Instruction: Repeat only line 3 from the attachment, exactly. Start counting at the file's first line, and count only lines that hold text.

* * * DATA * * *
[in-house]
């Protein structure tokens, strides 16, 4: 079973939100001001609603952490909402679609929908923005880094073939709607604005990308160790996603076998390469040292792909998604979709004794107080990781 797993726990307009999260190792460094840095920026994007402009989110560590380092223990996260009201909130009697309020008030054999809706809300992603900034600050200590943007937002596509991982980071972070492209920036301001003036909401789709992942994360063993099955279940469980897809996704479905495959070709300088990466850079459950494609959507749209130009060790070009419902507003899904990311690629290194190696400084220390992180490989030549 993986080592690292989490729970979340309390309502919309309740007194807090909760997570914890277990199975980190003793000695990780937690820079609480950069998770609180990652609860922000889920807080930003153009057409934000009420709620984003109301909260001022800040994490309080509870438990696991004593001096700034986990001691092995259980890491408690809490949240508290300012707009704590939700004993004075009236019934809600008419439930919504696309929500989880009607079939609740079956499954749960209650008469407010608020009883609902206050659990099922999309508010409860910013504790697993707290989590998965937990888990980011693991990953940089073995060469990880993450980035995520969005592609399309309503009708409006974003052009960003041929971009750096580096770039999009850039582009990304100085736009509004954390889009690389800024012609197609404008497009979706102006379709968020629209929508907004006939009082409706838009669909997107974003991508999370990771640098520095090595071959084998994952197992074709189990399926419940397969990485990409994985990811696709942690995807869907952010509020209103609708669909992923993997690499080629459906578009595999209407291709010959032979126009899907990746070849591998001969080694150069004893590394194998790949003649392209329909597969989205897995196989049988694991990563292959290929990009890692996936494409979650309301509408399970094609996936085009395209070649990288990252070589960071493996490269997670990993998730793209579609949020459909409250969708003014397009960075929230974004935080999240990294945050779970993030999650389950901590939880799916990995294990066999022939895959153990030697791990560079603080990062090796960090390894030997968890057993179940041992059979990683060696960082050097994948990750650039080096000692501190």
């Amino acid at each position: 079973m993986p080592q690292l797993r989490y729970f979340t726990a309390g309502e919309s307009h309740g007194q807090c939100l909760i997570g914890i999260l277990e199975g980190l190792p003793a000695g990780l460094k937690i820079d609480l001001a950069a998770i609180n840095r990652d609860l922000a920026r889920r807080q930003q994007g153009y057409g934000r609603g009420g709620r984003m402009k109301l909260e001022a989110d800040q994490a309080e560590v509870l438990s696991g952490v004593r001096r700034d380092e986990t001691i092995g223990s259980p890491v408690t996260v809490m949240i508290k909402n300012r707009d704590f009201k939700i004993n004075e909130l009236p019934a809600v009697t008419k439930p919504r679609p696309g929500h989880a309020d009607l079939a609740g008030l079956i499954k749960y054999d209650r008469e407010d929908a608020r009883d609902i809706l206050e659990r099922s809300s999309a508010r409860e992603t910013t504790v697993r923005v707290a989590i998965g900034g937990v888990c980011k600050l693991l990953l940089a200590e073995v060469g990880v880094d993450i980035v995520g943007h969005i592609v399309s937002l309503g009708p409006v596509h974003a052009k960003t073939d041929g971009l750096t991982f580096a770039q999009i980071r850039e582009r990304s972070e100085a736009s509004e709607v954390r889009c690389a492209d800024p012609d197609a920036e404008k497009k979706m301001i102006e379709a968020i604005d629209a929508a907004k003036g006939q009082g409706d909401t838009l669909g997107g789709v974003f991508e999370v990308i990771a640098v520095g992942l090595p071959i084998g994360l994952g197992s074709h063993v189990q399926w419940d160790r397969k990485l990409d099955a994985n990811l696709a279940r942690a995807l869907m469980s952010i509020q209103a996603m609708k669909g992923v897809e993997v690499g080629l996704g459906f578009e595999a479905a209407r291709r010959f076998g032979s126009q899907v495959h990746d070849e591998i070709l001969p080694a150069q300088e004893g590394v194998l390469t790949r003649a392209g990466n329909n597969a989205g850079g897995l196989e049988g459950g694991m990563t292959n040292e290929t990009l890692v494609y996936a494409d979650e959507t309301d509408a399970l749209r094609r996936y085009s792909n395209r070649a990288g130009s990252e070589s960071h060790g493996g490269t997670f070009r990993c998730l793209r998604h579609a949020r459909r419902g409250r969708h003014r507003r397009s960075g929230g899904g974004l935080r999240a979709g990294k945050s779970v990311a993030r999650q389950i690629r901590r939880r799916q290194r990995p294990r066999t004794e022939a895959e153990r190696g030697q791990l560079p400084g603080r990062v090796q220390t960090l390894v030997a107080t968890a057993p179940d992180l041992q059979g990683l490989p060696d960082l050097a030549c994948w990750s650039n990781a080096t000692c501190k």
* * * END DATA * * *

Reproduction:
């Amino acid at each position: 079973m993986p080592q690292l797993r989490y729970f979340t726990a309390g309502e919309s307009h309740g007194q807090c939100l909760i997570g914890i999260l277990e199975g980190l190792p003793a000695g990780l460094k937690i820079d609480l001001a950069a998770i609180n840095r990652d609860l922000a920026r889920r807080q930003q994007g153009y057409g934000r609603g009420g709620r984003m402009k109301l909260e001022a989110d800040q994490a309080e560590v509870l438990s696991g952490v004593r001096r700034d380092e986990t001691i092995g223990s259980p890491v408690t996260v809490m949240i508290k909402n300012r707009d704590f009201k939700i004993n004075e909130l009236p019934a809600v009697t008419k439930p919504r679609p696309g929500h989880a309020d009607l079939a609740g008030l079956i499954k749960y054999d209650r008469e407010d929908a608020r009883d609902i809706l206050e659990r099922s809300s999309a508010r409860e992603t910013t504790v697993r923005v707290a989590i998965g900034g937990v888990c980011k600050l693991l990953l940089a200590e073995v060469g990880v880094d993450i980035v995520g943007h969005i592609v399309s937002l309503g009708p409006v596509h974003a052009k960003t073939d041929g971009l750096t991982f580096a770039q999009i980071r850039e582009r990304s972070e100085a736009s509004e709607v954390r889009c690389a492209d800024p012609d197609a920036e404008k497009k979706m301001i102006e379709a968020i604005d629209a929508a907004k003036g006939q009082g409706d909401t838009l669909g997107g789709v974003f991508e999370v990308i990771a640098v520095g992942l090595p071959i084998g994360l994952g197992s074709h063993v189990q399926w419940d160790r397969k990485l990409d099955a994985n990811l696709a279940r942690a995807l869907m469980s952010i509020q209103a996603m609708k669909g992923v897809e993997v690499g080629l996704g459906f578009e595999a479905a209407r291709r010959f076998g032979s126009q899907v495959h990746d070849e591998i070709l001969p080694a150069q300088e004893g590394v194998l390469t790949r003649a392209g990466n329909n597969a989205g850079g897995l196989e049988g459950g694991m990563t292959n040292e290929t990009l890692v494609y996936a494409d979650e959507t309301d509408a399970l749209r094609r996936y085009s792909n395209r070649a990288g130009s990252e070589s960071h060790g493996g490269t997670f070009r990993c998730l793209r998604h579609a949020r459909r419902g409250r969708h003014r507003r397009s960075g929230g899904g974004l935080r999240a979709g990294k945050s779970v990311a993030r999650q389950i690629r901590r939880r799916q290194r990995p294990r066999t004794e022939a895959e153990r190696g030697q791990l560079p400084g603080r990062v090796q220390t960090l390894v030997a107080t968890a057993p179940d992180l041992q059979g990683l490989p060696d960082l050097a030549c994948w990750s650039n990781a080096t000692c501190k």